It was 59 years ago today (February 7th, 1964) that the Beatles landed at New York's JFK Airport launching what has become known as the "British Invasion" and forever changing the face of popular music -- along with literally everything that came after -- arguably marking the modern world's cultural "big bang." The group's trip took in three appearances on The Ed Sullivan Show -- one being pre-taped prior to their first live appearance, and two full-scale concerts: the first at Washington, D.C.'s Washington Coliseum on February 11th -- one year to the day of recording their debut UK album, Please Please Me -- and a second show on February 12th at New York's prestigious Carnegie Hall.
Once in New York, George Harrison fell ill with a 102-degree temperature and missed the following day's photo shoot in and around Central Park and a camera blocking session at the midtown CBS studio. He was well enough to recover for the show without incident.
Prior to the visit, on January 20th, 1964, the album Meet The Beatles was released. Although, it wasn't the first Beatles record released in America; Vee-Jay's Introducing The Beatles beat the band's Capitol Records debut by just short of six months, it was Meet The Beatles, with its hit chart-topper "I Want To Hold Your Hand" that kick started the post-Kennedy '60s, the British Invasion, and completely revolutionized how music was written, played, sung, and produced. On February 1st, 1964, Meet The Beatles entered Billboard's Top 100 LP listings at Number 92, jumping the next week to Number Three, and the following week -- February 15th, 1964 -- hitting Number One for the first of 11 weeks.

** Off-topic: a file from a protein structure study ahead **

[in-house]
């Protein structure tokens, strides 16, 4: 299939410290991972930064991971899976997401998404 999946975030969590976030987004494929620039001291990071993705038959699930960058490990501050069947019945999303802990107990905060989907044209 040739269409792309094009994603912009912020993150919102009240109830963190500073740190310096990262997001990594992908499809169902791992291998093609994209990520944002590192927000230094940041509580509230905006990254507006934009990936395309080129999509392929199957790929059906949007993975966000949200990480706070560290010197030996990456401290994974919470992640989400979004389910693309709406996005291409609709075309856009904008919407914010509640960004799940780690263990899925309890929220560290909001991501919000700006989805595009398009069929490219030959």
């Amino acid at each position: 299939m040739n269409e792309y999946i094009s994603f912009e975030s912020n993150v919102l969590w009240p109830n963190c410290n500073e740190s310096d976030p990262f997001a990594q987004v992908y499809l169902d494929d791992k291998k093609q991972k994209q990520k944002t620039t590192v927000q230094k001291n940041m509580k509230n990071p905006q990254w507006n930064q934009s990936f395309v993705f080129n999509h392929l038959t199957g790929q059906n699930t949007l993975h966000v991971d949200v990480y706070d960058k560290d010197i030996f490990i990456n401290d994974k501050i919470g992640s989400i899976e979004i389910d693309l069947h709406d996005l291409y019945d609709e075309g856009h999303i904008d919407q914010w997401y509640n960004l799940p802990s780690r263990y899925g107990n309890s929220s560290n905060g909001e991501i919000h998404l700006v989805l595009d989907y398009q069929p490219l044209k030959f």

Despite Paul McCartney's claims, the Beatles did not wait until topping the U.S. charts to come to America. The logistics of waiting until February 1st, 1964 to plan the group's entire itinerary -- including lodging, travel, security, and numerous contracts -- would be nothing short of ridiculous. "I Want To Hold Your Hand" knocked Bobby Vinton's "There! I've Said It Again" out from the top spot and stayed at Number One for a whopping seven straight weeks, before being toppled by the Beatles' own "She Loves You," which after two weeks was overturned on April 4th, 1964 by the band's official new single, "Can't Buy Me Love" -- the same week that "Fab Four" made history by holding down the Top Five positions in the Billboard singles chart.
Wednesday night, February 9th, marks the 59th anniversary of the Beatles' American debut on The Ed Sullivan Show. Seen by over 73 million viewers, the show has gone on to become one of TV's most iconic moments, much like Neil Armstrong's 1969 walk on the moon. The Beatles performed twice, both opening and closing the program.